No Knockout Punch for Reid
Harry Reid and Sharron Angle finally met face-to-face Thursday night in their highly anticipated debate and the reviews were fairly weak for both— Harry Reid for his stumbling delivery and Sharron Angle for her own inarticulate style as well as her creative relationship with the truth. At one point she accused Reid of vague-yet-serious corruption charges with no corresponding evidence whatsoever.
"You came to the Senate from Searchlight with very little," Angle said. "On behalf of Nevada taxpayers, we'd like to know, how did you become so wealthy on a Senate payroll?"
Reid noted that he had been a successful lawyer before coming to the Senate.
Steve Friess: Reid’s Final Trick
• Tunku Varadarajan: Why I’m Rooting for AngleThings are close in Nevada, where the Election Oracle's survey of polling data shows Reid in a dead heat with Angle. Even the online buzz is relatively evenly divided between them—among the issues tracked, only the deficit generates slightly more positive comments on Angle, with immigration, jobs, health care, and national security tracking roughly even. All these issues got their due at one point or another. Reid addressed his 2007 comment that the war in Iraq was "lost" (he said the "surge" had indeed worked in Iraq), clashed with Angle over whether there should be a path to citizenship for illegal immigrants in a comprehensive reform bill, defended the Democrats' health-care bill from Angle's argument that the free market should dictate who gets health insurance, and argued over whether the Democrats' policies had created jobs.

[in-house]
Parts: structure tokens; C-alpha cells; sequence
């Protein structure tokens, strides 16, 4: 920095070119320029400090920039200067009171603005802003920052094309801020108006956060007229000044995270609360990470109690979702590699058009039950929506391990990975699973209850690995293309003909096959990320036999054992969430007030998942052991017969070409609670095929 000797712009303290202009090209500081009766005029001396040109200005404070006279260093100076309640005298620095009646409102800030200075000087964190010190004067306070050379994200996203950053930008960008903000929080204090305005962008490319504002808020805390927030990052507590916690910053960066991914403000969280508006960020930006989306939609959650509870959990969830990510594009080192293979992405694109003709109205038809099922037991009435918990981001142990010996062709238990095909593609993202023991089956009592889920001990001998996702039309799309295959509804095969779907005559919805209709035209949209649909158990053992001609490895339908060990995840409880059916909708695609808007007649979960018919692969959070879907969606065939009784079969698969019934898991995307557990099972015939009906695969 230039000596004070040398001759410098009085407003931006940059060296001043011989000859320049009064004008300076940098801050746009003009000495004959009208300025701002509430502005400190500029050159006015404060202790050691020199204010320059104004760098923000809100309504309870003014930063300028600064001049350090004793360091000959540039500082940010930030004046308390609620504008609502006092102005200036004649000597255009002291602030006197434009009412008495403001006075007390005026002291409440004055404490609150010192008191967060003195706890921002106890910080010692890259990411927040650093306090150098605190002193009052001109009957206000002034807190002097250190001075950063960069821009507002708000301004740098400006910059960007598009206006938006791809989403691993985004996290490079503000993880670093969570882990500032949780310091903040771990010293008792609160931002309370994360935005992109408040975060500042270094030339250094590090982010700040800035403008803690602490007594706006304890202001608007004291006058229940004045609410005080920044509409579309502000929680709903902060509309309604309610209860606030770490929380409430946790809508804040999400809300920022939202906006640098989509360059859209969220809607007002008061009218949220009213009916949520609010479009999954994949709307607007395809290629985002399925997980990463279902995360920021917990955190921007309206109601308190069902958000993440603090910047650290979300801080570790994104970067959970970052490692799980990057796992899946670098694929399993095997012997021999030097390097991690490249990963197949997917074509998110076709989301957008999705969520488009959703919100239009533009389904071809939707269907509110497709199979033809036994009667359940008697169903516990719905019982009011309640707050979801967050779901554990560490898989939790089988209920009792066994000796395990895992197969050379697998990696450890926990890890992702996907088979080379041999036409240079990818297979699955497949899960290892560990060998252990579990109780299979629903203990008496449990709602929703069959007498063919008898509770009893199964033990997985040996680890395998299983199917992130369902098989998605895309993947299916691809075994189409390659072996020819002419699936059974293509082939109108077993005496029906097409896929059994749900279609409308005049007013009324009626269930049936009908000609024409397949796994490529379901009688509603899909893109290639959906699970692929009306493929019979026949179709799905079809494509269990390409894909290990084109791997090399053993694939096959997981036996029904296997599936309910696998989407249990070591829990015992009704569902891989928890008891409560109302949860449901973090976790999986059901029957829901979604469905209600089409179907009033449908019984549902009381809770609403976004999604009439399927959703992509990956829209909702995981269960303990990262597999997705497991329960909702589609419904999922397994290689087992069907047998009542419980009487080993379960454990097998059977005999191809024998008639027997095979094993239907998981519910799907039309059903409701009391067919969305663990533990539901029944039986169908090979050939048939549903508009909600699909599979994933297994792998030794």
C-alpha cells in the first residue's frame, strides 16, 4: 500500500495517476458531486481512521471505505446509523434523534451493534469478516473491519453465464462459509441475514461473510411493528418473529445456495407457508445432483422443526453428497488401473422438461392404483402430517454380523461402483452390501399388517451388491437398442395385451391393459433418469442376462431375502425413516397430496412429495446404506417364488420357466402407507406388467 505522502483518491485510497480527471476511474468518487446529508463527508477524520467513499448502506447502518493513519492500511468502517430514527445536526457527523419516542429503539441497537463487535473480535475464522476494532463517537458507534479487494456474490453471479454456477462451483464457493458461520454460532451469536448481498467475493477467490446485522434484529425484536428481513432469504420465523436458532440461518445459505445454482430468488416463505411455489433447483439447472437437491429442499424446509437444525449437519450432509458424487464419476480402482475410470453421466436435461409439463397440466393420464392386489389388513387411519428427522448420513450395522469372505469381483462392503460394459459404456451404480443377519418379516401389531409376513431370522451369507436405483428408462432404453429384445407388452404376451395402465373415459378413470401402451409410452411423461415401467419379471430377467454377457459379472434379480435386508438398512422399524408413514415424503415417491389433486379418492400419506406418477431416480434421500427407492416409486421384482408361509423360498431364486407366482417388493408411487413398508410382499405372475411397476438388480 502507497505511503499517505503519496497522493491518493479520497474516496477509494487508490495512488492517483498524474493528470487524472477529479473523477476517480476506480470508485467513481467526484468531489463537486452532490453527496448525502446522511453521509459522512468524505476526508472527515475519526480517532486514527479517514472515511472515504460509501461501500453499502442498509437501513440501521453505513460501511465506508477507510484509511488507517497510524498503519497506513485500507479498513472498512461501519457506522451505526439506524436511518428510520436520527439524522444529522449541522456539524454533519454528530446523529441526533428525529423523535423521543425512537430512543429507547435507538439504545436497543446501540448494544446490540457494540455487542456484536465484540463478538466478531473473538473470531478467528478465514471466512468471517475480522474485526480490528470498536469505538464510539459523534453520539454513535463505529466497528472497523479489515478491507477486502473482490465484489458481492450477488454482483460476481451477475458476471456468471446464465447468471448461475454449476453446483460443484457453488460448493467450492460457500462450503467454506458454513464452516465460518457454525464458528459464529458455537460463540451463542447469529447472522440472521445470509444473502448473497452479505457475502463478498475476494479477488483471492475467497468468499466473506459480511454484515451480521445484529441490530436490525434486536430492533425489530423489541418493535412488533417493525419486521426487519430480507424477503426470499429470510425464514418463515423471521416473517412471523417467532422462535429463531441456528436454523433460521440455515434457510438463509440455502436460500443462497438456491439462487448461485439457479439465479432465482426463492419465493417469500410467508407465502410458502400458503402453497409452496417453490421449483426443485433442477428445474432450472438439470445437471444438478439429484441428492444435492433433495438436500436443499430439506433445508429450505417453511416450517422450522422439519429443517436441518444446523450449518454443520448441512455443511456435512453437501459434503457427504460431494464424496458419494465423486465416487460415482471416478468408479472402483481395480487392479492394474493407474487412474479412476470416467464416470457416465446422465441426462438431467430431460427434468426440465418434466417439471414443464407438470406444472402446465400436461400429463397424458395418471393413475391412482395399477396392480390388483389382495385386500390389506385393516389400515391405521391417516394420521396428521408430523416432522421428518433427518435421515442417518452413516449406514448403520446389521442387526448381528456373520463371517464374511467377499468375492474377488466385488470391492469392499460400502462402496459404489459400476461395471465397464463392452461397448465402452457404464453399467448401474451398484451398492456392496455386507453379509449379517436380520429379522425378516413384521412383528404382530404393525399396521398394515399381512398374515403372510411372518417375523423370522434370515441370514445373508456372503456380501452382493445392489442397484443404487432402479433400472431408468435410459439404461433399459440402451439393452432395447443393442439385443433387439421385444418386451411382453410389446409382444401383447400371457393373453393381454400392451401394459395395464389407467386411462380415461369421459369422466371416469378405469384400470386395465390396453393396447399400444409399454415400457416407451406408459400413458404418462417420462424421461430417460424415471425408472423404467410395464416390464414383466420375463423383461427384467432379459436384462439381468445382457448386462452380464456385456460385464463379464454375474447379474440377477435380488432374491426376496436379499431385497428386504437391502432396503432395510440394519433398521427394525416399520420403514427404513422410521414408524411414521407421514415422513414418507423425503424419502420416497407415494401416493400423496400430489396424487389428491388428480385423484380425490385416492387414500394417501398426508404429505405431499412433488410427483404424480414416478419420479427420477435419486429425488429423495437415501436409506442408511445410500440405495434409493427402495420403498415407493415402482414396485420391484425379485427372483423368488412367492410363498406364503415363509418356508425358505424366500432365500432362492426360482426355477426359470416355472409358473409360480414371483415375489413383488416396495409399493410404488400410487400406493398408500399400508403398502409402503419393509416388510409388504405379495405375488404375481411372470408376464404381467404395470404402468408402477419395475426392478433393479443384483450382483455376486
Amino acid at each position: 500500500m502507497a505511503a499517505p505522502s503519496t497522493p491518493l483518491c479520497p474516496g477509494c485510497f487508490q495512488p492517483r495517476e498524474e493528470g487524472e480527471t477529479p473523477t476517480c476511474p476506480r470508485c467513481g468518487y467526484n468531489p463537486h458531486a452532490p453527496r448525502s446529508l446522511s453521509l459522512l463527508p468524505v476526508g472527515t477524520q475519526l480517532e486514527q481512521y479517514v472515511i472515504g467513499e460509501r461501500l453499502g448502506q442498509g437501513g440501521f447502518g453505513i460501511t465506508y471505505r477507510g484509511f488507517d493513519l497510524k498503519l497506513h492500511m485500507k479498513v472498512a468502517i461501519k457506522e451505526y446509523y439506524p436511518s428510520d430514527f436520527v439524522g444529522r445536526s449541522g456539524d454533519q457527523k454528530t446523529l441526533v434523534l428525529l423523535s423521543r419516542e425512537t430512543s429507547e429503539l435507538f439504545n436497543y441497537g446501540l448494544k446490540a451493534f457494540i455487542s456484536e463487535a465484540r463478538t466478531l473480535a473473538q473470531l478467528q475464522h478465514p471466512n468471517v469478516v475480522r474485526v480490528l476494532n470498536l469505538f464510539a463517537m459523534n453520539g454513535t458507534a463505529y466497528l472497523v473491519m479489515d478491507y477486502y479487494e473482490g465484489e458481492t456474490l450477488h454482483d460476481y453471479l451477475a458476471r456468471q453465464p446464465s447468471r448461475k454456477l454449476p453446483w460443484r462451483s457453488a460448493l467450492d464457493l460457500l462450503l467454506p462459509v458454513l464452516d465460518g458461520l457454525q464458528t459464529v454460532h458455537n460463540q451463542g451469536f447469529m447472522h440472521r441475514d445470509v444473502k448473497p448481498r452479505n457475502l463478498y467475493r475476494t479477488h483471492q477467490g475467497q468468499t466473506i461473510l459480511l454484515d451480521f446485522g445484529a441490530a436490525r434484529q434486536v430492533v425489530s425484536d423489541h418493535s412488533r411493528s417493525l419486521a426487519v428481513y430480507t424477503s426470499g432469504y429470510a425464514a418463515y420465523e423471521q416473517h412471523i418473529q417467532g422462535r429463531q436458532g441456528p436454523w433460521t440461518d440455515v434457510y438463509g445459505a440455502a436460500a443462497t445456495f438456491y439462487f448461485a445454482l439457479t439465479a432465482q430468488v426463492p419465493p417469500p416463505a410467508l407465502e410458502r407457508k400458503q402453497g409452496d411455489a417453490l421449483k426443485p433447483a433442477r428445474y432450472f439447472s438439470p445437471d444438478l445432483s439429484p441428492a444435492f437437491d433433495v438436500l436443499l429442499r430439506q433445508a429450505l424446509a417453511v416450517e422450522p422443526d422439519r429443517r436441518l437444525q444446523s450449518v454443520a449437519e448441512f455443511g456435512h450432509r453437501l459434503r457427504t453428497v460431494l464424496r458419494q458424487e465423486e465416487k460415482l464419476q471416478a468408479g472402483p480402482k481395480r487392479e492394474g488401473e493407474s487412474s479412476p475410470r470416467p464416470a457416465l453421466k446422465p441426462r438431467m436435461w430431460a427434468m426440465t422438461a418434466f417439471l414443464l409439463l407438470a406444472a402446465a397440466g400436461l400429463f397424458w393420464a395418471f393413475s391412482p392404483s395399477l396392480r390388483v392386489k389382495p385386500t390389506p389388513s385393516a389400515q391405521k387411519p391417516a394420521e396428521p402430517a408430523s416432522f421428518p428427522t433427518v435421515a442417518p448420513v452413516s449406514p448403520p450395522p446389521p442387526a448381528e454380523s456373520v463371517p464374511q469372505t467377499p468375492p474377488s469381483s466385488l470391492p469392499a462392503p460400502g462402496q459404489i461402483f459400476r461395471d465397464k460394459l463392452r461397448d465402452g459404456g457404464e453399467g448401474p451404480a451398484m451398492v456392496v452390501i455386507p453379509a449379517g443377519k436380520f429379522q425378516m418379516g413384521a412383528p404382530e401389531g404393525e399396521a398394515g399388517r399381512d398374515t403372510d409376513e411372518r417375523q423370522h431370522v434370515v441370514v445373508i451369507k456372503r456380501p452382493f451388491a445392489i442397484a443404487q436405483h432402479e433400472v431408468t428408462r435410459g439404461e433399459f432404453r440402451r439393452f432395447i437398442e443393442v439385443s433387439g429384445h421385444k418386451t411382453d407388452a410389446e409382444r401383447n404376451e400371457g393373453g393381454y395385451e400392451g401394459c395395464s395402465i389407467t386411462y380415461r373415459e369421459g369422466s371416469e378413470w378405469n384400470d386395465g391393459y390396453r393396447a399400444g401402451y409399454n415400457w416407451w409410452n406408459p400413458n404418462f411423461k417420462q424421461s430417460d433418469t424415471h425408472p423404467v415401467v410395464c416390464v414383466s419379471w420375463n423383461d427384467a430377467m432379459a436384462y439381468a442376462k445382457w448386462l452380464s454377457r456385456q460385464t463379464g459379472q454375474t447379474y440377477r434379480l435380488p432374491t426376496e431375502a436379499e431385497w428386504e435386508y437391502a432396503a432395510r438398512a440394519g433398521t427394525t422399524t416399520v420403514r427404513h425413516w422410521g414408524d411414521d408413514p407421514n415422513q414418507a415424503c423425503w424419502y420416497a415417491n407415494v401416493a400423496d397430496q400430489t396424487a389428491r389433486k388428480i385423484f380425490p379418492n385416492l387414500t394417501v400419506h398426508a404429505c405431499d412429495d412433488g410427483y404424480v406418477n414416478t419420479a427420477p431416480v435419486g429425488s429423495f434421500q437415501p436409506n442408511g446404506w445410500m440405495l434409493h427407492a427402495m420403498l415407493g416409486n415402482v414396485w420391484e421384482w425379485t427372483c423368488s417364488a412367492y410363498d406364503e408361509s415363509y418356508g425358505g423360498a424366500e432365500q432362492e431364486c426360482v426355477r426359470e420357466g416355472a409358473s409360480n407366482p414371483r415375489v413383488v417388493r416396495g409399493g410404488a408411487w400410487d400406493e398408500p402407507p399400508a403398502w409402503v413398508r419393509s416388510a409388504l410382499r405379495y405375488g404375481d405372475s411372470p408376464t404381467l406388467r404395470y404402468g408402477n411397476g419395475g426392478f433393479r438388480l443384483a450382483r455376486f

Things are close in Nevada, where the Election Oracle's survey of polling data shows Reid in a dead heat with Angle.
The polling is so evenly divided and both campaigns so negative that there are genuine concerns that the "none of the above" option on Nevada ballots could provide the decisive margin of victory for the winner.
Benjamin Sarlin is the Washington correspondent for The Daily Beast and edits the site's politics blog, Beltway Beast. He previously covered New York City politics for The New York Sun and has worked for talkingpointsmemo.com.